For courses in creativity and innovation for engineers.
Emphasising the Importance of Innovation and Creativity for Engineers
This first edition of Introduction to Creativity and Innovation for Engineers was primarily designed for engineering students interested in acquiring knowledge, skills, and attitudes (KSA) that will help them be more creative and innovative. While intended primarily for engineering students, the widely applicable principles, ideas, tools, and methods introduced will also be useful for practicing engineers and as well as members of other disciplines.
The text argues for a “whole-brain” approach to the study of engineering, using neuroscience as a foundation. While the left brain (logical and analytic) is essential to the study of engineering, the author believes that engineering students and practitioners will be more successful if they learn to also engage in more right brain processing (intuitive and emotional). Similarly, they should draw on knowledge of conscious and subconscious thinking and view the brain as a muscle that can be continuously strengthened.
Building on that “Neuroscience 101” foundation, the text prepares future and current engineers to work smarter–either as individuals or within teams and organisations–by generating and developing new ideas. The nine chapter structure uses clear objectives, many examples, and numerous exercises to explicate its methods, ultimately enabling students and practitioners to realise that they’re already capable of creative - innovative thinking. They only need to apply the 20 methods described in the book to unlock their brain’s natural capabilities and then produce creative-innovative results for their benefit and for the benefit of others.
- Eleven basic methods demonstrate the need for and importance of a “whole-brain approach” in the study of engineering. Formal education often emphasises left-brain thinking (verbal, analytic, logical, literal, temporal, and symbolic). Though left-brain thinking is incredibly valuable for engineers, students and their teams are more likely to be successful if they learn to also engage in right-brain thinking (nonverbal, synthetic, intuitive, emotional, nontemporal, and real). The included eleven methods enable students to make fuller use of intellectual resources, recognising that although creative and innovative ideas lie within most of us, individuals and groups need mechanisms to release them.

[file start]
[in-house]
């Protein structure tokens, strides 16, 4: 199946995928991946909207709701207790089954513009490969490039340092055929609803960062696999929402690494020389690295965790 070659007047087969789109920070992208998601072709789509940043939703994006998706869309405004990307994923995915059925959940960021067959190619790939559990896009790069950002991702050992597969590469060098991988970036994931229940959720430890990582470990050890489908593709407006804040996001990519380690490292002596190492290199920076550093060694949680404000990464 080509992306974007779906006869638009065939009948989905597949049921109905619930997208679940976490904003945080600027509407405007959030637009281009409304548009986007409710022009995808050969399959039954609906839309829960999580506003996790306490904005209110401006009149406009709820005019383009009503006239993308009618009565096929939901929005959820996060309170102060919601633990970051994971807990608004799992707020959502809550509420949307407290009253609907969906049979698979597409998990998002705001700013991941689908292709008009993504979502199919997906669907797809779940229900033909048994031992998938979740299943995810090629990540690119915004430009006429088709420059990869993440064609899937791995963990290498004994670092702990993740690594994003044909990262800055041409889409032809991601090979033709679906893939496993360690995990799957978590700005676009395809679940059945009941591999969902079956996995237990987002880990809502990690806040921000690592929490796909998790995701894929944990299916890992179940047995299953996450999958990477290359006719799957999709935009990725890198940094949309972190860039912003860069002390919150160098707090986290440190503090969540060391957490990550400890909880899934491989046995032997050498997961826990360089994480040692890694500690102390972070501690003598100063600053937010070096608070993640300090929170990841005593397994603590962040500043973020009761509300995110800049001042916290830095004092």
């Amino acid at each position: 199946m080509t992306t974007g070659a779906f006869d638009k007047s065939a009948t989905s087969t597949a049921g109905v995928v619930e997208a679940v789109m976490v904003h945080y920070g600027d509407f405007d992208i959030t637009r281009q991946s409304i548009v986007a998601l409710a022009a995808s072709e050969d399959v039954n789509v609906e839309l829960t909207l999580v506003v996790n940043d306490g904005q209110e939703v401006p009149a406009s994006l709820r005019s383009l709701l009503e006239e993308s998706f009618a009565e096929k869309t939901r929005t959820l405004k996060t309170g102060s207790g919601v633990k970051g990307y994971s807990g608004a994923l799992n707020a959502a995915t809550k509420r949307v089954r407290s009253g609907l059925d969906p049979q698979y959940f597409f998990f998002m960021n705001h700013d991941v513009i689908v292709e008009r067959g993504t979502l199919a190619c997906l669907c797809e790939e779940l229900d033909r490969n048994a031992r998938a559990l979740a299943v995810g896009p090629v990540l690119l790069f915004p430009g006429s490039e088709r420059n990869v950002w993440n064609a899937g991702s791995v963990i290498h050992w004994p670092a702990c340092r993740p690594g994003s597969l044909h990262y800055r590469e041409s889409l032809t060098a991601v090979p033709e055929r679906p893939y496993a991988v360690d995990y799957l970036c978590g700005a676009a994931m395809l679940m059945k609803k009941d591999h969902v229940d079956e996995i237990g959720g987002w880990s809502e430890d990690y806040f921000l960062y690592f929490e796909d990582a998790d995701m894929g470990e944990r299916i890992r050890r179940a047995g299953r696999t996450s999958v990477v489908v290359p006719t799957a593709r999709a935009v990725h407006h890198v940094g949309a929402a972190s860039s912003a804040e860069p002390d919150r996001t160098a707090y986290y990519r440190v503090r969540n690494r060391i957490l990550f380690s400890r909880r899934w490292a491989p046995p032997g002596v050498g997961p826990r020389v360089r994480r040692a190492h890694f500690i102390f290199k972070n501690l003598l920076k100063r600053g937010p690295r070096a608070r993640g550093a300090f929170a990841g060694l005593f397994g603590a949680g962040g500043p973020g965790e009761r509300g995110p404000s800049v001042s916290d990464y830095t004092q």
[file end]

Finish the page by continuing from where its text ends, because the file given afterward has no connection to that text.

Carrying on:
- Seven characteristics of creative/innovative individuals highlight traits that students are likely to recognise in themselves.
- Strategies and tactics for implementing creative and innovative ideas are presented.
- Nine chapter structure progresses from definitions to neuroscientific insights and whole-brain methods, then to methods, examples, and strategies for implementation.
- Learning objectives begin each chapter as lists that describe what the reader should be able to do after working through the chapter.
- Approximately 60 Personal Note, Historic Note, or Views of Others text boxes appear throughout chapters. Personal Notes provide an opportunity to reinforce a chapter’s content with anecdotes; Historic Notes and Views of Others use history and the thoughts of others to strengthen the chapter’s message.
- The body of each chapter ends with concluding thoughts or a summary followed by a list of cited references and by exercises.
- Highly varied examples of creativity and innovation and their benefits appear throughout the text. All chapters (with the exception of Chapter 2) identify and describe 90 creative/innovative ideas, products, processes, structures, facilities, systems, and approaches. This strong examples/benefits thread is intended to inspire engineering students to work smarter and to achieve higher levels of creativity and innovation in all aspects of current studies and later in professional, personal, family, community, and other activities.
- Over 80 exercises, which appear at the end of all chapters, provide opportunities for further exploration of ideas, information, and techniques presented in the chapters. Most exercises are well-suited for modest to major team projects.
Table of Contents
- 1. Why Should You Learn More About Creativity and Innovation?
- 2. The Brain: A Primer
- 3. Prelude to Whole-Brain Methods
- 4. Basic Whole-Brain Methods
- 5. Overcoming Obstacles to Creativity and Innovation
- 6. Characteristics of Creative and Innovative Individuals
- 7. Advanced Whole-Brain Methods
- 8. Creativity and Innovation Examples From Various Engineering Specialties
- 9. Moving On: The Next Move Is Yours